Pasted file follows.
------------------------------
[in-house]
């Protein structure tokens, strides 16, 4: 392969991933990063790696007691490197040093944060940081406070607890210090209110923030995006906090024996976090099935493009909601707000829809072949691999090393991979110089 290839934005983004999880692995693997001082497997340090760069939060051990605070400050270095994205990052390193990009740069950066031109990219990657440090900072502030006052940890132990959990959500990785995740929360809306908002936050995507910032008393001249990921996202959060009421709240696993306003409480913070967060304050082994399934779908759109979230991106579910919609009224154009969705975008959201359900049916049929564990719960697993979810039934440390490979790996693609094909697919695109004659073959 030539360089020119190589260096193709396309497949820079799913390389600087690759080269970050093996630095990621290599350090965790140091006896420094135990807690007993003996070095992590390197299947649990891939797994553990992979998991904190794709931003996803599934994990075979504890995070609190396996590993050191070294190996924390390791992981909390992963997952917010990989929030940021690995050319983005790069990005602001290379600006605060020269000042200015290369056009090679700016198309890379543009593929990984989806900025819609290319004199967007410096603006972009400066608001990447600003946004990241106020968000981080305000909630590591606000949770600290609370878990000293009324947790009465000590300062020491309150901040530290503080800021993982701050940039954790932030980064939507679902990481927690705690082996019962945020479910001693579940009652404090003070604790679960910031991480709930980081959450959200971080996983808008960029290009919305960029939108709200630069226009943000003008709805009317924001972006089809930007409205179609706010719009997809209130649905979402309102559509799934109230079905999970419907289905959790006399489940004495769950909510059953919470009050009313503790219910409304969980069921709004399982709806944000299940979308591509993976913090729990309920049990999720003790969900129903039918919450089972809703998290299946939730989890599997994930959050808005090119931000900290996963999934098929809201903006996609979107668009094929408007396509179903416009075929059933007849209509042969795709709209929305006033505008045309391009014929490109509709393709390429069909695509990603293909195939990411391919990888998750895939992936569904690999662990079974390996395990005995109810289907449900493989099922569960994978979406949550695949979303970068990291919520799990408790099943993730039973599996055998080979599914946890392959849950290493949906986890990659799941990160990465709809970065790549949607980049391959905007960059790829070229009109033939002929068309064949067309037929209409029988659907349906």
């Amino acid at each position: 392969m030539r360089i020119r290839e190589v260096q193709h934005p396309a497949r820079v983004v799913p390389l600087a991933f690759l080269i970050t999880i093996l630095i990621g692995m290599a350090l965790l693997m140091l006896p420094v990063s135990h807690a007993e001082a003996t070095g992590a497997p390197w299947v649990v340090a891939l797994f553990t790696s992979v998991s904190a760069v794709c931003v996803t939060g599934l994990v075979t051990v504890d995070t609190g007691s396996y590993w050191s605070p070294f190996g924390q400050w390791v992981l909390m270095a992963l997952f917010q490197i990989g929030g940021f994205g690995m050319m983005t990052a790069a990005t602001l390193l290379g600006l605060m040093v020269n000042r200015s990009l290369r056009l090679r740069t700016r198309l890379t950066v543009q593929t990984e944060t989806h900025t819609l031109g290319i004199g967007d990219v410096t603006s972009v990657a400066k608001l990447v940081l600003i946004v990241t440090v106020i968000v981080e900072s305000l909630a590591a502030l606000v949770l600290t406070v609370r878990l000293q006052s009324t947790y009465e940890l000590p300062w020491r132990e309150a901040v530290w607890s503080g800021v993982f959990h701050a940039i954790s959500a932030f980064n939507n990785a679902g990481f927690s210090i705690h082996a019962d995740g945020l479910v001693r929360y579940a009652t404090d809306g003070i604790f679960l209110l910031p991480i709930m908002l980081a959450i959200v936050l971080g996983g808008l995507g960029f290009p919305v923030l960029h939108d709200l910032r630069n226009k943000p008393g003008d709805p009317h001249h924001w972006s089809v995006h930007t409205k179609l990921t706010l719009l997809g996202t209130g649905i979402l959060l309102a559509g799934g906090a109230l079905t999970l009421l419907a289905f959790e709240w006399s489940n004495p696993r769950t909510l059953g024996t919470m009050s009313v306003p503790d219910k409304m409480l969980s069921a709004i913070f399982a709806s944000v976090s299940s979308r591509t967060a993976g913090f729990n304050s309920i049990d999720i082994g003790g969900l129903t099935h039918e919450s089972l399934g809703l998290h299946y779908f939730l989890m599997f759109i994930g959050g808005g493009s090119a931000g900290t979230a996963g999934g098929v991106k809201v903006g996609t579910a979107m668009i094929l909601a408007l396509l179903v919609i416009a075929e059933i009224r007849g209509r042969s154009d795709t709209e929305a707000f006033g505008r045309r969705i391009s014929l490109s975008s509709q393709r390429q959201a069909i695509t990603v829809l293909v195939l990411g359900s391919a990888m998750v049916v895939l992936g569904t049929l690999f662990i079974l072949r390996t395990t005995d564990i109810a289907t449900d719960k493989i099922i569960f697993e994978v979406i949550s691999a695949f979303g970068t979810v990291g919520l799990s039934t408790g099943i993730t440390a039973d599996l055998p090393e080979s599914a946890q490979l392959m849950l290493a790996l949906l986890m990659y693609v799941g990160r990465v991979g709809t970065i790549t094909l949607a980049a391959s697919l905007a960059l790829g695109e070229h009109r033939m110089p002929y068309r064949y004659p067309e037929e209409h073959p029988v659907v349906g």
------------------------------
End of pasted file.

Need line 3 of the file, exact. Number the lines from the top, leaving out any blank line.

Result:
């Amino acid at each position: 392969m030539r360089i020119r290839e190589v260096q193709h934005p396309a497949r820079v983004v799913p390389l600087a991933f690759l080269i970050t999880i093996l630095i990621g692995m290599a350090l965790l693997m140091l006896p420094v990063s135990h807690a007993e001082a003996t070095g992590a497997p390197w299947v649990v340090a891939l797994f553990t790696s992979v998991s904190a760069v794709c931003v996803t939060g599934l994990v075979t051990v504890d995070t609190g007691s396996y590993w050191s605070p070294f190996g924390q400050w390791v992981l909390m270095a992963l997952f917010q490197i990989g929030g940021f994205g690995m050319m983005t990052a790069a990005t602001l390193l290379g600006l605060m040093v020269n000042r200015s990009l290369r056009l090679r740069t700016r198309l890379t950066v543009q593929t990984e944060t989806h900025t819609l031109g290319i004199g967007d990219v410096t603006s972009v990657a400066k608001l990447v940081l600003i946004v990241t440090v106020i968000v981080e900072s305000l909630a590591a502030l606000v949770l600290t406070v609370r878990l000293q006052s009324t947790y009465e940890l000590p300062w020491r132990e309150a901040v530290w607890s503080g800021v993982f959990h701050a940039i954790s959500a932030f980064n939507n990785a679902g990481f927690s210090i705690h082996a019962d995740g945020l479910v001693r929360y579940a009652t404090d809306g003070i604790f679960l209110l910031p991480i709930m908002l980081a959450i959200v936050l971080g996983g808008l995507g960029f290009p919305v923030l960029h939108d709200l910032r630069n226009k943000p008393g003008d709805p009317h001249h924001w972006s089809v995006h930007t409205k179609l990921t706010l719009l997809g996202t209130g649905i979402l959060l309102a559509g799934g906090a109230l079905t999970l009421l419907a289905f959790e709240w006399s489940n004495p696993r769950t909510l059953g024996t919470m009050s009313v306003p503790d219910k409304m409480l969980s069921a709004i913070f399982a709806s944000v976090s299940s979308r591509t967060a993976g913090f729990n304050s309920i049990d999720i082994g003790g969900l129903t099935h039918e919450s089972l399934g809703l998290h299946y779908f939730l989890m599997f759109i994930g959050g808005g493009s090119a931000g900290t979230a996963g999934g098929v991106k809201v903006g996609t579910a979107m668009i094929l909601a408007l396509l179903v919609i416009a075929e059933i009224r007849g209509r042969s154009d795709t709209e929305a707000f006033g505008r045309r969705i391009s014929l490109s975008s509709q393709r390429q959201a069909i695509t990603v829809l293909v195939l990411g359900s391919a990888m998750v049916v895939l992936g569904t049929l690999f662990i079974l072949r390996t395990t005995d564990i109810a289907t449900d719960k493989i099922i569960f697993e994978v979406i949550s691999a695949f979303g970068t979810v990291g919520l799990s039934t408790g099943i993730t440390a039973d599996l055998p090393e080979s599914a946890q490979l392959m849950l290493a790996l949906l986890m990659y693609v799941g990160r990465v991979g709809t970065i790549t094909l949607a980049a391959s697919l905007a960059l790829g695109e070229h009109r033939m110089p002929y068309r064949y004659p067309e037929e209409h073959p029988v659907v349906g």